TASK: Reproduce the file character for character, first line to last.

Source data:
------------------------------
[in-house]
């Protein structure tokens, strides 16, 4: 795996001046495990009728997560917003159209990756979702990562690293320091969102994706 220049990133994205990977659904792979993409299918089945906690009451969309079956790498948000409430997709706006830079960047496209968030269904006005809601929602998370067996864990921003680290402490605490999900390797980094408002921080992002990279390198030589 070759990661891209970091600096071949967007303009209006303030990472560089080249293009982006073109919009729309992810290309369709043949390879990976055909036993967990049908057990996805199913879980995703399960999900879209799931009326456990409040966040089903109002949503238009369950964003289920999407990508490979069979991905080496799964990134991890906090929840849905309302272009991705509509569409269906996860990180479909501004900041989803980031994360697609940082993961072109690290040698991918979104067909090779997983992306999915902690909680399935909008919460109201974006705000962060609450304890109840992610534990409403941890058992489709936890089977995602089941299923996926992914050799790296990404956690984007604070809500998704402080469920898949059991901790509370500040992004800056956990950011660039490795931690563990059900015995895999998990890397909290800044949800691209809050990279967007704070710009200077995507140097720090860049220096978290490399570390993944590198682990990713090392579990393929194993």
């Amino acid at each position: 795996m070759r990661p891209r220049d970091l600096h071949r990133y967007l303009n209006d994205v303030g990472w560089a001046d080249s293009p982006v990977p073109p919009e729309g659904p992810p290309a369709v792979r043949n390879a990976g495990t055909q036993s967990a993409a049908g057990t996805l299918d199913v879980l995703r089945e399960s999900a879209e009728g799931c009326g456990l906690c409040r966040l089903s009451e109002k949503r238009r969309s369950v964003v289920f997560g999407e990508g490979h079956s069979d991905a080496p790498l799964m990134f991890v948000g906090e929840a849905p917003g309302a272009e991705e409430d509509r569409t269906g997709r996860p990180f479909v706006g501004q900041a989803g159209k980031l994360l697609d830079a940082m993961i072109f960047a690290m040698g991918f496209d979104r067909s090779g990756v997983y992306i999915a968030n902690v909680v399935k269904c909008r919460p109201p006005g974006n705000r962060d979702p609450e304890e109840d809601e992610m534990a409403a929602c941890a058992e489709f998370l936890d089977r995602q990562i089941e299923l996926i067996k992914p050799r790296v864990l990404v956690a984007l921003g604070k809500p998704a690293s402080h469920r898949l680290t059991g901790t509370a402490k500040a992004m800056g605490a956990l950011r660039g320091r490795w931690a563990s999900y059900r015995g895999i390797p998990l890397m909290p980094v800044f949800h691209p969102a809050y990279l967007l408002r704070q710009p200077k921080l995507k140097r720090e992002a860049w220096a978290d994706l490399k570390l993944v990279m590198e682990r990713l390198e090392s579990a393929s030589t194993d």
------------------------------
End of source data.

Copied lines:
[in-house]
């Protein structure tokens, strides 16, 4: 795996001046495990009728997560917003159209990756979702990562690293320091969102994706 220049990133994205990977659904792979993409299918089945906690009451969309079956790498948000409430997709706006830079960047496209968030269904006005809601929602998370067996864990921003680290402490605490999900390797980094408002921080992002990279390198030589 070759990661891209970091600096071949967007303009209006303030990472560089080249293009982006073109919009729309992810290309369709043949390879990976055909036993967990049908057990996805199913879980995703399960999900879209799931009326456990409040966040089903109002949503238009369950964003289920999407990508490979069979991905080496799964990134991890906090929840849905309302272009991705509509569409269906996860990180479909501004900041989803980031994360697609940082993961072109690290040698991918979104067909090779997983992306999915902690909680399935909008919460109201974006705000962060609450304890109840992610534990409403941890058992489709936890089977995602089941299923996926992914050799790296990404956690984007604070809500998704402080469920898949059991901790509370500040992004800056956990950011660039490795931690563990059900015995895999998990890397909290800044949800691209809050990279967007704070710009200077995507140097720090860049220096978290490399570390993944590198682990990713090392579990393929194993």
């Amino acid at each position: 795996m070759r990661p891209r220049d970091l600096h071949r990133y967007l303009n209006d994205v303030g990472w560089a001046d080249s293009p982006v990977p073109p919009e729309g659904p992810p290309a369709v792979r043949n390879a990976g495990t055909q036993s967990a993409a049908g057990t996805l299918d199913v879980l995703r089945e399960s999900a879209e009728g799931c009326g456990l906690c409040r966040l089903s009451e109002k949503r238009r969309s369950v964003v289920f997560g999407e990508g490979h079956s069979d991905a080496p790498l799964m990134f991890v948000g906090e929840a849905p917003g309302a272009e991705e409430d509509r569409t269906g997709r996860p990180f479909v706006g501004q900041a989803g159209k980031l994360l697609d830079a940082m993961i072109f960047a690290m040698g991918f496209d979104r067909s090779g990756v997983y992306i999915a968030n902690v909680v399935k269904c909008r919460p109201p006005g974006n705000r962060d979702p609450e304890e109840d809601e992610m534990a409403a929602c941890a058992e489709f998370l936890d089977r995602q990562i089941e299923l996926i067996k992914p050799r790296v864990l990404v956690a984007l921003g604070k809500p998704a690293s402080h469920r898949l680290t059991g901790t509370a402490k500040a992004m800056g605490a956990l950011r660039g320091r490795w931690a563990s999900y059900r015995g895999i390797p998990l890397m909290p980094v800044f949800h691209p969102a809050y990279l967007l408002r704070q710009p200077k921080l995507k140097r720090e992002a860049w220096a978290d994706l490399k570390l993944v990279m590198e682990r990713l390198e090392s579990a393929s030589t194993d």